Guest Post: “This South has no real place for me”

Today, I want to share a post that Jennifer Morrison, a colleague and friend, shared on Facebook recently. I have not altered her post apart from separating it into paragraphs. Her words speak for themselves. All I want to say is that the statue she references is the statue of General Alfred Mouton that the United Daughters of the Confederacy had erected in 1922.


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The Black Panther in The Past, The Present, and the Future in Jungle Action #22

For the past couple of posts, I have written about “The Panther vs. The Klan” story arc from Marvel’s Jungle Action series in the 1970s. Today, I want to finish up this discussion by looking at issue 22 where Jessica Lynne tells the story of Cousin Caleb’s encounters with the Klan and White Supremacy after the Civil War in 1867. Along with Jessica’s recollections of the story her mother told her, Monica Lynne creates her own version of the events that happened to Caleb in 1867. In this way, “Death Riders on the Horizon” serves as a palimpsest where Monica’s version of the events gets laid on top  the original story. This narrative move serves to comment on the past while at the same time looking to the future and referring to the present. It creates a multilayered text that pulls from the previous issues of the story arc as well.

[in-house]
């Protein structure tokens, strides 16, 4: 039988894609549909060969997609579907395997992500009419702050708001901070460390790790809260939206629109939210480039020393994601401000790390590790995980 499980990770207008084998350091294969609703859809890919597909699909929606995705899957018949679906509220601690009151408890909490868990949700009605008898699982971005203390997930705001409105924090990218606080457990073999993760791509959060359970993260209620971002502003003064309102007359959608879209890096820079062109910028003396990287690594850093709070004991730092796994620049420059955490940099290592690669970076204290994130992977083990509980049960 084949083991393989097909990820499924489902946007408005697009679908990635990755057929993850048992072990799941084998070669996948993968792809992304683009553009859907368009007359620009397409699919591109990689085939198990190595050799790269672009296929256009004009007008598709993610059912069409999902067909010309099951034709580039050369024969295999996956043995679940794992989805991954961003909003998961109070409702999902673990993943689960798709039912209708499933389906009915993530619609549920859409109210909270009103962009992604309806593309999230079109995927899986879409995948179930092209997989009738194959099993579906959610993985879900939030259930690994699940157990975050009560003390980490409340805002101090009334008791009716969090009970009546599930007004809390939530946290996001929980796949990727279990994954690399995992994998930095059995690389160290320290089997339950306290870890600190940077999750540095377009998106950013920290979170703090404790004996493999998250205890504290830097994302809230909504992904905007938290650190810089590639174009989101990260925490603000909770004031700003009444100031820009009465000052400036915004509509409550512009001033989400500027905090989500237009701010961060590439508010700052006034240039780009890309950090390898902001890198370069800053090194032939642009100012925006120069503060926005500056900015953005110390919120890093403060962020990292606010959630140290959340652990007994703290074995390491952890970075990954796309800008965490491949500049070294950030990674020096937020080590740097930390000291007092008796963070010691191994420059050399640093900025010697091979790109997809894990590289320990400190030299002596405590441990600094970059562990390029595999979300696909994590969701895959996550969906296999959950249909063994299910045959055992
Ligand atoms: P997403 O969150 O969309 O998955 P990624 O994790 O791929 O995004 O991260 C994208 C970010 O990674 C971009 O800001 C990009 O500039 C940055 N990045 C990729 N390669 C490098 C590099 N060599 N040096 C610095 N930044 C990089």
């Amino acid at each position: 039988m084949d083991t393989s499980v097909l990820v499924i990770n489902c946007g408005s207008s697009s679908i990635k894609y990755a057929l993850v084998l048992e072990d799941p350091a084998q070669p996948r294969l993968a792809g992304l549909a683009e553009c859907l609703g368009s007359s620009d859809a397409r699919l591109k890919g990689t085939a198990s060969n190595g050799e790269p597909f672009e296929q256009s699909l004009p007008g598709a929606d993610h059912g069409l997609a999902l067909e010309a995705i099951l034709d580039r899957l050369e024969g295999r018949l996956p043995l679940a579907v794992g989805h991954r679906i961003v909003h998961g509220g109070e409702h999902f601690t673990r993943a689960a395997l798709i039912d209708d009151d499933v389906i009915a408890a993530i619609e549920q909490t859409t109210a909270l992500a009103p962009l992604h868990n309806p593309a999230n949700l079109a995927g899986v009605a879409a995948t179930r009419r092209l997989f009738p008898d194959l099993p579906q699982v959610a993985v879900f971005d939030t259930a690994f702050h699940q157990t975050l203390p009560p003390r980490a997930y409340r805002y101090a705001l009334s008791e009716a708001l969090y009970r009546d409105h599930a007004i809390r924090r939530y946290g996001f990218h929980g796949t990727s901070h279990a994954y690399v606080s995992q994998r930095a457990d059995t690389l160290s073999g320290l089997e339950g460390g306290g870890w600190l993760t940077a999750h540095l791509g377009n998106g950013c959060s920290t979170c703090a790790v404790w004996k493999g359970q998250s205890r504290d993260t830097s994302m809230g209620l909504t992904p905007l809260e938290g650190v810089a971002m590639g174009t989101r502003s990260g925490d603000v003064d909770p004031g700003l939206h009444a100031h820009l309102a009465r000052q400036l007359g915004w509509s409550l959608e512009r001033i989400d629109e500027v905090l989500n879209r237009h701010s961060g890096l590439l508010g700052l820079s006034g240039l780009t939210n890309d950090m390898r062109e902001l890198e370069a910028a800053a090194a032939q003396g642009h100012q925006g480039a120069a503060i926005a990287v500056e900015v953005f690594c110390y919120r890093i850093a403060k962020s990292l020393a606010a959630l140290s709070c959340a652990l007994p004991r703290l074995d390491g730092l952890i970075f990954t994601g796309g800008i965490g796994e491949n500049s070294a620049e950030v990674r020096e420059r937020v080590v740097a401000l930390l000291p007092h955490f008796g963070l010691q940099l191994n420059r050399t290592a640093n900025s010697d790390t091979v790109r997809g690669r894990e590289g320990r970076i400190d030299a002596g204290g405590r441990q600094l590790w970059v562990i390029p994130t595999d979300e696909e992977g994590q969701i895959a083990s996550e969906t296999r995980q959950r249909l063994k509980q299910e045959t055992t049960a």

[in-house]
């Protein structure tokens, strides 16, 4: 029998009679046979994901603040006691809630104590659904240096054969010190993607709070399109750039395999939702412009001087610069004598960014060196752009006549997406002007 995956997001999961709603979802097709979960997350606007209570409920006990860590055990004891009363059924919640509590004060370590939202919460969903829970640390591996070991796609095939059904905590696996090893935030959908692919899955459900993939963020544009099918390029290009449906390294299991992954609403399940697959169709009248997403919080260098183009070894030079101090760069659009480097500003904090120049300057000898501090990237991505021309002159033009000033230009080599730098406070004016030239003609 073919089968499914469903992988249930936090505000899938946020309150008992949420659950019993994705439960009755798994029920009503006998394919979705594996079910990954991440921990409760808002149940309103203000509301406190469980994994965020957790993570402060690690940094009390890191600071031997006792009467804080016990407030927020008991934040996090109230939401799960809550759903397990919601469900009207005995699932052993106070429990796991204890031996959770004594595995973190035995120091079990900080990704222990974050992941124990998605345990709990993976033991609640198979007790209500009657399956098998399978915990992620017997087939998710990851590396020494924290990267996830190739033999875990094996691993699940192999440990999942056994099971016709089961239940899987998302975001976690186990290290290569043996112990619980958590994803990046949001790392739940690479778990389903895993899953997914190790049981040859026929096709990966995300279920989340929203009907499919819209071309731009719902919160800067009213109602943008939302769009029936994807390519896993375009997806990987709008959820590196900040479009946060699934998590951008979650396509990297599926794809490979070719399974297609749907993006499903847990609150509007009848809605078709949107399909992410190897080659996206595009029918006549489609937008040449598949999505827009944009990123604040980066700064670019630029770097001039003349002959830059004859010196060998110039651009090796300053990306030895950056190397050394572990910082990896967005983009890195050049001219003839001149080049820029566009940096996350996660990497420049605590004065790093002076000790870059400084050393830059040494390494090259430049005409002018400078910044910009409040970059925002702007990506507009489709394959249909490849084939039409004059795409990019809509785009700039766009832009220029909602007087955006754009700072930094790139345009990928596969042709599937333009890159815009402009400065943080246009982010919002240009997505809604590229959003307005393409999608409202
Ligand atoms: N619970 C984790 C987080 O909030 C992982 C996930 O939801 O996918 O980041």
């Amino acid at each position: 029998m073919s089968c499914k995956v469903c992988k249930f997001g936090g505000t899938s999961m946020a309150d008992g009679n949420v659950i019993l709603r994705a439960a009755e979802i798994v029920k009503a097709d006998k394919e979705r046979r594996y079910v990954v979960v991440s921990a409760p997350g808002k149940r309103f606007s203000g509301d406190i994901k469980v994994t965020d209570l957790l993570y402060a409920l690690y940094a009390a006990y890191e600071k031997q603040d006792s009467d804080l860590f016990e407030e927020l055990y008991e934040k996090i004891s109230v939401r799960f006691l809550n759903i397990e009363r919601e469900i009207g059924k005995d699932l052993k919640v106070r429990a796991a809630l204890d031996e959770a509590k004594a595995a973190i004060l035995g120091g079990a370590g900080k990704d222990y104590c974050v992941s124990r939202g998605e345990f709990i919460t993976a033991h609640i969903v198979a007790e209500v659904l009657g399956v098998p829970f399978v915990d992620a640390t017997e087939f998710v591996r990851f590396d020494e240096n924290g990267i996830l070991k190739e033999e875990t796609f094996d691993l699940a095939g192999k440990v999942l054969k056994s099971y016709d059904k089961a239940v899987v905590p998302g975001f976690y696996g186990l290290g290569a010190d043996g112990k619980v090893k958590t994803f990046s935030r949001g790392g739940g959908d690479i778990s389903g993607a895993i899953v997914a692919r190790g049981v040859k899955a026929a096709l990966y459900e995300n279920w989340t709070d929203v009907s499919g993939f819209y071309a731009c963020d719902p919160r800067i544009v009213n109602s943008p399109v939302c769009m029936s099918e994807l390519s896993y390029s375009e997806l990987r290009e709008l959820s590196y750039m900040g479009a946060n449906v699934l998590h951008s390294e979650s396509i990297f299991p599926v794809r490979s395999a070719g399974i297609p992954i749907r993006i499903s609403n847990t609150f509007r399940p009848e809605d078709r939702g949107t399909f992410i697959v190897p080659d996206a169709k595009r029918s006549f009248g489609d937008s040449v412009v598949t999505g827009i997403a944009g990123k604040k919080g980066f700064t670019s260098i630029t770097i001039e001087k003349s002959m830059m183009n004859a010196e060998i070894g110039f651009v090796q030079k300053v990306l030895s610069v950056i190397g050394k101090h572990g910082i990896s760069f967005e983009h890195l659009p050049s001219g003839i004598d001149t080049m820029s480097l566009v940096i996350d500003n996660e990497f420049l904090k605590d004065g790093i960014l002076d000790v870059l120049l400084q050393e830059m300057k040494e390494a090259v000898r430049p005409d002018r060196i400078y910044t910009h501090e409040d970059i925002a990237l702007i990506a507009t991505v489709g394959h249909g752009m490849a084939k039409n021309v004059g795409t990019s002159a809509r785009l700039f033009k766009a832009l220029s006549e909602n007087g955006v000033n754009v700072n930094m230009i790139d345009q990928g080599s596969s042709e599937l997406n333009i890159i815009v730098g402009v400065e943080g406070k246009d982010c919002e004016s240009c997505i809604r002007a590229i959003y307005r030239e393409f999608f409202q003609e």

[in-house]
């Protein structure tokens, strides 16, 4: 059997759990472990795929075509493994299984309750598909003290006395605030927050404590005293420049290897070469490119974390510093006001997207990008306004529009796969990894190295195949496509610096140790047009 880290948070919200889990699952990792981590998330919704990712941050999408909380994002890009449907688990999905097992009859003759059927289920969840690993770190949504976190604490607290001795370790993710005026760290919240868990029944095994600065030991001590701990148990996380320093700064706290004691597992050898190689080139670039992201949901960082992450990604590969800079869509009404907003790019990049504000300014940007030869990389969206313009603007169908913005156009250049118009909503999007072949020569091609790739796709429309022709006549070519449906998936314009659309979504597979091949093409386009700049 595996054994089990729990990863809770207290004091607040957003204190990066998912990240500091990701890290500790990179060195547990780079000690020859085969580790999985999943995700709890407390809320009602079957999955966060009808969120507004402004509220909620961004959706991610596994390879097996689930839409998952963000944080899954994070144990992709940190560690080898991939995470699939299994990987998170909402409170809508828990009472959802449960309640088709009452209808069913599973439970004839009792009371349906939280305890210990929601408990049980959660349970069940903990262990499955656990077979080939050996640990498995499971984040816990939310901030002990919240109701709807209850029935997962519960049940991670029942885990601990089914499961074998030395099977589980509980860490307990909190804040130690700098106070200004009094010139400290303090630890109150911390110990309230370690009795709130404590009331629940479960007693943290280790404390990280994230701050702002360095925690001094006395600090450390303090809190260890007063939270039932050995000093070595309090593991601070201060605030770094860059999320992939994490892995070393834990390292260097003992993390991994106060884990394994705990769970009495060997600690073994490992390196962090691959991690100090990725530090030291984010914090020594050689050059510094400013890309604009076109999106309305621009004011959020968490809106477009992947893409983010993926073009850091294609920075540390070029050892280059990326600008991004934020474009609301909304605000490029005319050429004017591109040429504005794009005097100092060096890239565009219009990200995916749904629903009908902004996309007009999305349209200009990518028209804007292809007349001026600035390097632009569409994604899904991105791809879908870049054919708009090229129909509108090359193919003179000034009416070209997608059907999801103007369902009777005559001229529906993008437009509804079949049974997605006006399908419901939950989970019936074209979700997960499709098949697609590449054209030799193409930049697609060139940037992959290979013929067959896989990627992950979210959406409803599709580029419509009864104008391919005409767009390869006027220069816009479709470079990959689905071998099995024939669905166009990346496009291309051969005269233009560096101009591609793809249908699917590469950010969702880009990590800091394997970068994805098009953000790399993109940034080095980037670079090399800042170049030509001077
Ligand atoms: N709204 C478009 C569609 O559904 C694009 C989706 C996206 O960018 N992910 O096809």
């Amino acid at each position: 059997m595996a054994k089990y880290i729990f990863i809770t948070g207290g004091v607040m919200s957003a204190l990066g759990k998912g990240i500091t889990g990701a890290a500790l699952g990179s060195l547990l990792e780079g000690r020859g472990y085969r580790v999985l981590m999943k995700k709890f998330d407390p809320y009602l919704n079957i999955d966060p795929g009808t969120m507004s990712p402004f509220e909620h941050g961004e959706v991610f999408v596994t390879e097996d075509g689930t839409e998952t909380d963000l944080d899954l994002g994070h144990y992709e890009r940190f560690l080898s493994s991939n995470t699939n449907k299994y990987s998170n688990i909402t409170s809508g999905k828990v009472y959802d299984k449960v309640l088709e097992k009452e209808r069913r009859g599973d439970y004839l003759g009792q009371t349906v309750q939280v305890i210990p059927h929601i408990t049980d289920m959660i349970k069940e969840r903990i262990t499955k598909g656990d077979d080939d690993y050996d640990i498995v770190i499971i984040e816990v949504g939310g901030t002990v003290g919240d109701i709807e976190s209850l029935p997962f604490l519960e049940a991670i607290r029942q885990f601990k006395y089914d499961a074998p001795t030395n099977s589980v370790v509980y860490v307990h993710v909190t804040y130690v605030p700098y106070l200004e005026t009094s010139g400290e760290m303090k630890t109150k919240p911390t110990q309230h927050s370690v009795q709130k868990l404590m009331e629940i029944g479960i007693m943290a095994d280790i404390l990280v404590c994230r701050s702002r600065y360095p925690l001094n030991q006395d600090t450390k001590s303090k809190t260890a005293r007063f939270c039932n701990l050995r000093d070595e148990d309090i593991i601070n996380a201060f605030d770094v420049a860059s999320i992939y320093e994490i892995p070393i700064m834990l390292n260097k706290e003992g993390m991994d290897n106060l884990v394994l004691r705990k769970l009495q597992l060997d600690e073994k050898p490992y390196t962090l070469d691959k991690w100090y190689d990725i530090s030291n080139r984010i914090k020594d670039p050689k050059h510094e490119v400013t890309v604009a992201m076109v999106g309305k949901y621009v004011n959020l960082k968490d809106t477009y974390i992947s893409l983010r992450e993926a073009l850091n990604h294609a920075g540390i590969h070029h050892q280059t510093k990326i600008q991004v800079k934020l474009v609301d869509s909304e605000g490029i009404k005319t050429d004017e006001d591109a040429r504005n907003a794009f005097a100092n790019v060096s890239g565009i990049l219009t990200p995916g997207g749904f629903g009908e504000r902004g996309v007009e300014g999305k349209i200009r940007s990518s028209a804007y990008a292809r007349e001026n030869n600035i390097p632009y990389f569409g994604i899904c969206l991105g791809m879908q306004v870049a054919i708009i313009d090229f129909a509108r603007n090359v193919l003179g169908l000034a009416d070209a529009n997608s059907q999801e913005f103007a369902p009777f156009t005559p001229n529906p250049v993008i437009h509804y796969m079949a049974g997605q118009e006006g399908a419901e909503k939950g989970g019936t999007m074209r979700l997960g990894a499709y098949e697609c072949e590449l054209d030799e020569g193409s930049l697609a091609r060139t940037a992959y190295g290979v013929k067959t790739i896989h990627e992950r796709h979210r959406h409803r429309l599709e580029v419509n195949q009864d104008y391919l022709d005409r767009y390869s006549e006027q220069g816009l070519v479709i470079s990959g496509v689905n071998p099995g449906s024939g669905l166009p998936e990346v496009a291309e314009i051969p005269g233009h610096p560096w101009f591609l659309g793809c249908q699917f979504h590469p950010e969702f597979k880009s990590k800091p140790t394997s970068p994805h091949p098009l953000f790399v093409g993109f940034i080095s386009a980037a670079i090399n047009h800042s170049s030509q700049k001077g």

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The Myth of America and The Black Panther in Jungle Action

Last post, I wrote about the scene that opens Jungle Action #20 where T’Challa, in full Black Panther costume, and Monica Lynne shop at a grocery store and get attacked but Klan members. The scene, while action packed, draws attention to T’Challa’s humanity and causes the reader to confront racial profiling and surveillance of black bodies by whites, Rebecca Winthrop, along with the rest of customers, perceives T’Challa as a threat even though he protects her from bodily harm. Today, I want to look at the latter half of “They Told Me a Myth I Wanted to Believe.” As T’Challa crashes a Klan meeting in the Devouring Swamp (another aspect that needs to be examined), Monica speaks with a white newspaper reporter Kevin Trublood at the Lynne household as her father plays solitaire outside the window. Today, I want to focus on Trublood’s speech at the end of this issue and its importance in regard to the broader discussions throughout “The Panther vs. The Klan” story arc.

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